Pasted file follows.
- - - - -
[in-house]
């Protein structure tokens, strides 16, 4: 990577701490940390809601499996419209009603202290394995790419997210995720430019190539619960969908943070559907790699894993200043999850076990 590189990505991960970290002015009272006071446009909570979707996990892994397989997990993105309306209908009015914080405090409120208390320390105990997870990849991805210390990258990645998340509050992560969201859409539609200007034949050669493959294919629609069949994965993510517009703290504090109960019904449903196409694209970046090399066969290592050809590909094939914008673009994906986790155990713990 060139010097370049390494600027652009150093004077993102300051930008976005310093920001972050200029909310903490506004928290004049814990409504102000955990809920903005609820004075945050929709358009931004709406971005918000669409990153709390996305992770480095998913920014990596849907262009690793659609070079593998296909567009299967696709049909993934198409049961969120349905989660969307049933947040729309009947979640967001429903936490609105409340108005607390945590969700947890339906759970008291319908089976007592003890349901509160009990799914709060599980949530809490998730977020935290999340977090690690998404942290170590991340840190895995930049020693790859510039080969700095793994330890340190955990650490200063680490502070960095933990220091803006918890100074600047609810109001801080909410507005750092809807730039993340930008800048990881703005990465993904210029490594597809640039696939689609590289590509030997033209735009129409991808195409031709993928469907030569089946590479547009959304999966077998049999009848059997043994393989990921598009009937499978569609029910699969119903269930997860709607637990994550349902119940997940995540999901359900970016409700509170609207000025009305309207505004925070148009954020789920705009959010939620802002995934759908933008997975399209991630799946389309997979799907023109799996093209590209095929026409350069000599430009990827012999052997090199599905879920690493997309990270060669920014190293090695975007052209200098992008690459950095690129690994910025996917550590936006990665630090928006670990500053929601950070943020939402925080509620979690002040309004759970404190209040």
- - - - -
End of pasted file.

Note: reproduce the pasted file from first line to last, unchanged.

[in-house]
């Protein structure tokens, strides 16, 4: 990577701490940390809601499996419209009603202290394995790419997210995720430019190539619960969908943070559907790699894993200043999850076990 590189990505991960970290002015009272006071446009909570979707996990892994397989997990993105309306209908009015914080405090409120208390320390105990997870990849991805210390990258990645998340509050992560969201859409539609200007034949050669493959294919629609069949994965993510517009703290504090109960019904449903196409694209970046090399066969290592050809590909094939914008673009994906986790155990713990 060139010097370049390494600027652009150093004077993102300051930008976005310093920001972050200029909310903490506004928290004049814990409504102000955990809920903005609820004075945050929709358009931004709406971005918000669409990153709390996305992770480095998913920014990596849907262009690793659609070079593998296909567009299967696709049909993934198409049961969120349905989660969307049933947040729309009947979640967001429903936490609105409340108005607390945590969700947890339906759970008291319908089976007592003890349901509160009990799914709060599980949530809490998730977020935290999340977090690690998404942290170590991340840190895995930049020693790859510039080969700095793994330890340190955990650490200063680490502070960095933990220091803006918890100074600047609810109001801080909410507005750092809807730039993340930008800048990881703005990465993904210029490594597809640039696939689609590289590509030997033209735009129409991808195409031709993928469907030569089946590479547009959304999966077998049999009848059997043994393989990921598009009937499978569609029910699969119903269930997860709607637990994550349902119940997940995540999901359900970016409700509170609207000025009305309207505004925070148009954020789920705009959010939620802002995934759908933008997975399209991630799946389309997979799907023109799996093209590209095929026409350069000599430009990827012999052997090199599905879920690493997309990270060669920014190293090695975007052209200098992008690459950095690129690994910025996917550590936006990665630090928006670990500053929601950070943020939402925080509620979690002040309004759970404190209040």